London Court Hands $150 million Damages For "Cunning" Fraud 2

London Court Hands $150 million Damages For “Cunning” Fraud

A British court has provided provisional damages to the British subsidiary of a Russian financial group a $150 million award as a result of a “cunning” fraud perpetuated by former employees of the company.

Reuters report that  the British subsidiary of Otkritie, one of Russia’s largest financial groups, was awarded provisional damages of over $150 million on Monday, after a London court ruled it was the victim of “a cunning and well-orchestrated fraud” by former employees.

Justice Bernard Eder ruled that Otkritie Securities Limited, part of Russia’s Otkritie Financial Corporation, had been defrauded through two schemes spearheaded by trader George Urumov.

In the first, Russian-born Urumov, a former executive at Knight Capital’s emerging markets fixed income desk, was found liable for $23 million for failing to split a “sign-on fee” evenly between himself and four bond traders when he was recruited by the firm in 2010.


Instead he kept $20 million of it for himself and used it to pay more than $12 million in bribes to two Otkritie employees, Ruslan Pinaev and Sergey Kondratyuk, who had supported his recruitment, Otkritie argued.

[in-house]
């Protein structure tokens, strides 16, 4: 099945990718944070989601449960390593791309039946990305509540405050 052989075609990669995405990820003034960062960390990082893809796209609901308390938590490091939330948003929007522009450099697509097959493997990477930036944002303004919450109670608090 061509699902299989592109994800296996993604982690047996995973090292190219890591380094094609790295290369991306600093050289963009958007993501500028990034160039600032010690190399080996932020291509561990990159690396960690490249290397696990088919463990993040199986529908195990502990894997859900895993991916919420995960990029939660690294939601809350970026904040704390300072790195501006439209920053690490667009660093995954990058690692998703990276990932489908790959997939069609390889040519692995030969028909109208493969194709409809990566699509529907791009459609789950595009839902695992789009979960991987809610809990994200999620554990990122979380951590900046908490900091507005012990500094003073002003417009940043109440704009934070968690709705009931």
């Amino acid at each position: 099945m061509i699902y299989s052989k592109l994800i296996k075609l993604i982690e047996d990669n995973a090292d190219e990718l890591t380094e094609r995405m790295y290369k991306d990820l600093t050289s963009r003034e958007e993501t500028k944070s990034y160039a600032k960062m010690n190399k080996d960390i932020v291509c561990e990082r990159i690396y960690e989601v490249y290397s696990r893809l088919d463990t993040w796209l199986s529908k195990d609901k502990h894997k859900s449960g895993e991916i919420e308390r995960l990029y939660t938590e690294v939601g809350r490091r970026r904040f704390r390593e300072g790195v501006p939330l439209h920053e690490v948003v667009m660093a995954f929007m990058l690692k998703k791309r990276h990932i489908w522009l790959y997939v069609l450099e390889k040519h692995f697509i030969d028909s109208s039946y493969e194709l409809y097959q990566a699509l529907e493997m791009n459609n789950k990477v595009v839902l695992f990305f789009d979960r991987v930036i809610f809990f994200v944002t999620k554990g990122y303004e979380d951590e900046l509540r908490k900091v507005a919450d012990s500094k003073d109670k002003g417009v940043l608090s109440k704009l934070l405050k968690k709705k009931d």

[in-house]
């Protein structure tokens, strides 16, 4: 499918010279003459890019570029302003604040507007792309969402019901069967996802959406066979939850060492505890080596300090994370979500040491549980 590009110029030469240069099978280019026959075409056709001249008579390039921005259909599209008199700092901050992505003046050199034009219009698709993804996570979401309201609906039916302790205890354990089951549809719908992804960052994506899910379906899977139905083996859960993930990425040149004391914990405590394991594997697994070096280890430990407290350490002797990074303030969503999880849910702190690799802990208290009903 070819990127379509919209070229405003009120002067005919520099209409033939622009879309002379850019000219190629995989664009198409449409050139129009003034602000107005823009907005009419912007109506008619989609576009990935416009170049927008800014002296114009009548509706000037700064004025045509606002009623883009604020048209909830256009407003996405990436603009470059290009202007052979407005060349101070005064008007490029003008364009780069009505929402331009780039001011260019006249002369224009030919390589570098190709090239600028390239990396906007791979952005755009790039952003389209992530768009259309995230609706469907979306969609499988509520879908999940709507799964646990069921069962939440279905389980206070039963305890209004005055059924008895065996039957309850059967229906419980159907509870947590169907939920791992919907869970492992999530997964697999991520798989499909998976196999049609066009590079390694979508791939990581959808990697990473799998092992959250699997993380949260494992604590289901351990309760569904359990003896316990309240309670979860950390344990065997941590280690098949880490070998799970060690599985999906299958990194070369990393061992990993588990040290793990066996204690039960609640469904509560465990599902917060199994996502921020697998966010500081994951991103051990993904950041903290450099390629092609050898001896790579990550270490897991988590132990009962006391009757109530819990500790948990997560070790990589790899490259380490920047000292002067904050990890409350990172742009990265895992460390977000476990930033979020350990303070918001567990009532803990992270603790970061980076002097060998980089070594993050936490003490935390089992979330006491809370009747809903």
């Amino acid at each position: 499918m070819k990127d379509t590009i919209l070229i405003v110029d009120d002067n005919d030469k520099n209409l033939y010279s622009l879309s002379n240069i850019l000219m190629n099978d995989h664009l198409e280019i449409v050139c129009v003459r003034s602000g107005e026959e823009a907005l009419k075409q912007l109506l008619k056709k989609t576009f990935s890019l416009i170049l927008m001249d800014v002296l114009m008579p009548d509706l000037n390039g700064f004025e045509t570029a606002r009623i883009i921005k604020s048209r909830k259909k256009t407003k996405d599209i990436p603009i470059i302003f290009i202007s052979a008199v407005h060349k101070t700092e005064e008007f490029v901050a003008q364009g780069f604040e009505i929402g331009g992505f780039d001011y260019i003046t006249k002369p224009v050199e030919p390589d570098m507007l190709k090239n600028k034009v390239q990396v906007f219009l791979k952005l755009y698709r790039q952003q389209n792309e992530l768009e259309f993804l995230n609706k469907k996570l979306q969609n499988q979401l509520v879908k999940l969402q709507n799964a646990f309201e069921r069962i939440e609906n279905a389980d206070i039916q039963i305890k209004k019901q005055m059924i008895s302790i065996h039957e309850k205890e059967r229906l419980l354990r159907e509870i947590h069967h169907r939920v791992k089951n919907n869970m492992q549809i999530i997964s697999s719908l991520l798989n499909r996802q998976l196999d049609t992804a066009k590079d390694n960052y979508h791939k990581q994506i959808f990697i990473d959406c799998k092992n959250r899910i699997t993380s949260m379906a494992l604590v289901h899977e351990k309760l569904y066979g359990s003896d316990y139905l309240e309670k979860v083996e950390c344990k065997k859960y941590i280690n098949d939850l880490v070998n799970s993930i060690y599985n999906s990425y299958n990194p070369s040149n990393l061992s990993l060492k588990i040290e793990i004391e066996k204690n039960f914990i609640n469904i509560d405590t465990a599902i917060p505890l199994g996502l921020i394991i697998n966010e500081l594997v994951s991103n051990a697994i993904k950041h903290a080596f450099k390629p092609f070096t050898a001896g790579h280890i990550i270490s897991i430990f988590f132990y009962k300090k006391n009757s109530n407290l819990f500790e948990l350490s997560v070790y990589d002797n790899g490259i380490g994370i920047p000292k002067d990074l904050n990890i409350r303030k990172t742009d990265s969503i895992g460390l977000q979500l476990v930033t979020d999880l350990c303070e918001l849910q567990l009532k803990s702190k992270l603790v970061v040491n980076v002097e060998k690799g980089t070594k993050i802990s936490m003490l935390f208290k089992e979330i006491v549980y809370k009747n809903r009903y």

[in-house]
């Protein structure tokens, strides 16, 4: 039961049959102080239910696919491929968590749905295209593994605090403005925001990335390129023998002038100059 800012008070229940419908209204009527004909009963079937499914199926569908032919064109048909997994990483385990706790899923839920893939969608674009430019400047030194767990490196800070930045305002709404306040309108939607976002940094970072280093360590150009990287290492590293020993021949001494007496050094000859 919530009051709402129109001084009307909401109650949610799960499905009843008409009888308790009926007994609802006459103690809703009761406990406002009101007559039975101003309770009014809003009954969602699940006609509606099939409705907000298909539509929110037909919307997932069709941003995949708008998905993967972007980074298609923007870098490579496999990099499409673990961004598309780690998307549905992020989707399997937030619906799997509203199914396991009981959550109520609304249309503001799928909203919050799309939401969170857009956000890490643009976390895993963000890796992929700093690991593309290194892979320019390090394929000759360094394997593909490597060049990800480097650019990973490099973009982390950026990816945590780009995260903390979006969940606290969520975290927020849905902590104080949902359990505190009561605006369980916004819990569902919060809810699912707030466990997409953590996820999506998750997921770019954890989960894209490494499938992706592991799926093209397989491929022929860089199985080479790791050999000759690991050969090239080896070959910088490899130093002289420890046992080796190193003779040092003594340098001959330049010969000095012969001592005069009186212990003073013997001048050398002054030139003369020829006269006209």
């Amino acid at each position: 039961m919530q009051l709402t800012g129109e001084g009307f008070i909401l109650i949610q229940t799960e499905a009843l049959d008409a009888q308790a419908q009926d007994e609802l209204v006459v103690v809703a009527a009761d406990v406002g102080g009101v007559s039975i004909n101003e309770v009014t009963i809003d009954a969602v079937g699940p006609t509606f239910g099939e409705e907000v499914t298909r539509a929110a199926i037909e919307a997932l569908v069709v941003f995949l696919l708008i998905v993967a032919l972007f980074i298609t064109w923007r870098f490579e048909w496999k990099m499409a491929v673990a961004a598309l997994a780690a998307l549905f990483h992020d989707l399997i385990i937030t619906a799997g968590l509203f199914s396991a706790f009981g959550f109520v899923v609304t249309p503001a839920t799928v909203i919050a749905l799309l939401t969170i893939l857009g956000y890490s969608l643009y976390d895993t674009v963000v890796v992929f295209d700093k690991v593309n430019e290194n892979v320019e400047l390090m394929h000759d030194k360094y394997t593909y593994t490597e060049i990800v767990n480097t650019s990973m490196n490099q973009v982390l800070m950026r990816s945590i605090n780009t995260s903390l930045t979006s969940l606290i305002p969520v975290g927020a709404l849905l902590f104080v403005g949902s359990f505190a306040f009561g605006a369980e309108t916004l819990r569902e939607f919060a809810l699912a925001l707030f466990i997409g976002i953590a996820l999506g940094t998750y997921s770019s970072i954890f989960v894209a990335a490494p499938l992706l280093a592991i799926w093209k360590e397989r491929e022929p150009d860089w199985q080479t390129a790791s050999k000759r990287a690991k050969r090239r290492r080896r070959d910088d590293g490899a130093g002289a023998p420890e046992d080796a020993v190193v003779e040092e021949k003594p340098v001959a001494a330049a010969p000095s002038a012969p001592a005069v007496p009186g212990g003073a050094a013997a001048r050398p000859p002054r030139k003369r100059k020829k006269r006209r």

Giving testimony in July, Urumov denied any wrongdoing, saying it was agreed that the sign-on fee would be handed out at his discretion. He paid Pinaev and Kondratyuk to compensate them because he was taking over a large portion of trading that earned the pair substantial profits, he said.


But in his judgment, Justice Eder disagreed, saying the trio acted with “nothing less than blatant dishonesty … driven by simple greed and self-interest.”


The three, along with another colleague, Eugene Jemai, were also found liable for damages of almost $151 million for mispricing Argentinian government securities.


The group paid $213 million for Argentinian warrants in 2011, saying there was a binding forward trade to sell them to a third party at a higher price, according to court documents. But no forward sale was arranged and Otkritie said it later found out the warrants were worth only $62 million.

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